Introduction: Early recognition and management of hemorrhage, damage control resuscitation, and blood product administration have optimized management of severe trauma. Recent data suggest hypocalcemia exacerbates the ensuing effects of coagulopathy in trauma. Objective: This narrative review of available literature describes the physiology and role of calcium in trauma resuscitation. Authors did not perform a systematic review or meta-analysis. Discussion: Calcium is a divalent cation found in various physiologic forms, specifically the bound, inactive state and the unbound, physiologically active state. While calcium plays several important physiologic roles in multiple organ systems, the negative hemodynamic effects of hypocalcemia are crucial to address in trauma patients. The negative ramifications of hypocalcemia are intrinsically linked to components of the lethal triad of acidosis, coagulopathy, and hypothermia. Hypocalcemia has direct and indirect effects on each portion of the lethal triad, supporting calcium's potential position as a fourth component in this proposed lethal diamond. Trauma patients often present hypocalcemic in the setting of severe hemorrhage secondary to trauma, which can be worsened by necessary transfusion and resuscitation. The critical consequences of hypocalcemia in the trauma patient have been repeatedly demonstrated with the associated morbidity and mortality. It remains poorly defined when to administer calcium, though current data suggest that earlier administration may be advantageous. Conclusions: Calcium is a key component of trauma resuscitation and the coagulation cascade. Recent data portray the intricate physiologic reverberations of hypocalcemia in the traumatically injured patient; however, future research is needed to further guide the management of these patients.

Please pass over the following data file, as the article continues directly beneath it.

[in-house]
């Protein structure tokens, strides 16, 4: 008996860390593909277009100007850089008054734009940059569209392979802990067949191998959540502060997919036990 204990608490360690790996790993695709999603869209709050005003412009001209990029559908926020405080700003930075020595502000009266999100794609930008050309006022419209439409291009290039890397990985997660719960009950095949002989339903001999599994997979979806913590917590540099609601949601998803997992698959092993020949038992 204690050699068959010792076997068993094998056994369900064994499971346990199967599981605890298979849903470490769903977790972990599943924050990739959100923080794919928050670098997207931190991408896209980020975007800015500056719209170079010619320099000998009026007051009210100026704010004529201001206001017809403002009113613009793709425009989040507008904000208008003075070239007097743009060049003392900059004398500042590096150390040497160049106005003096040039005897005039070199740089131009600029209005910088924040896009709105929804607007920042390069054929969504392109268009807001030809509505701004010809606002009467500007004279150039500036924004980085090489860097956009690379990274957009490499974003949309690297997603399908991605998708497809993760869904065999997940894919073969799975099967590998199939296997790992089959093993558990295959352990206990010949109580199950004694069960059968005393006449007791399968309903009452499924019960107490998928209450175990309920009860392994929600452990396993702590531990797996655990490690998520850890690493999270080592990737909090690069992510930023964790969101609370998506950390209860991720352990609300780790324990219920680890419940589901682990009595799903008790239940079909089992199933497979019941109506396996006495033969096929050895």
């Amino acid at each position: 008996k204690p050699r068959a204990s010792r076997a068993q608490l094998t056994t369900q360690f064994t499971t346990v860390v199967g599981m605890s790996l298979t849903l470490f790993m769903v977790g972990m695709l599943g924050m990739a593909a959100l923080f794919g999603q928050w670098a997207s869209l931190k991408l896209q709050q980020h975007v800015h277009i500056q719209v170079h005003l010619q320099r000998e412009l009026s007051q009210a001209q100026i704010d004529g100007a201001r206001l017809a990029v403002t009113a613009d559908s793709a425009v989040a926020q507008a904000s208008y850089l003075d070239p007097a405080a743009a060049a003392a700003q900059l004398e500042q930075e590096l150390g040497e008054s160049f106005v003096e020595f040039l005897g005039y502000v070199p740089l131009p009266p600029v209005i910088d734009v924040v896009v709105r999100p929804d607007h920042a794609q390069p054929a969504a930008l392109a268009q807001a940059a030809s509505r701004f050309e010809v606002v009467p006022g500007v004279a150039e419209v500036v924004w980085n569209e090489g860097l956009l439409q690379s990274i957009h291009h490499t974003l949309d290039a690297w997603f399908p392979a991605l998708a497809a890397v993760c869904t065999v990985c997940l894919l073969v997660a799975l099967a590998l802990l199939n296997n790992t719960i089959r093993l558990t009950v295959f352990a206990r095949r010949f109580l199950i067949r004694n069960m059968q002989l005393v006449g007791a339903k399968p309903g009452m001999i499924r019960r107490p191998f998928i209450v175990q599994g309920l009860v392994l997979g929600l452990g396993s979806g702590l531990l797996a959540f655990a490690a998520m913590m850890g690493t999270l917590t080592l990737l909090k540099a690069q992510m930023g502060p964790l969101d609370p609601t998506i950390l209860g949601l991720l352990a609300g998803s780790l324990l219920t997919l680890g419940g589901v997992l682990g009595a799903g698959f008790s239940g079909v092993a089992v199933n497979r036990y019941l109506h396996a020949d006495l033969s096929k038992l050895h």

ASJC Scopus subject areas
- Emergency Medicine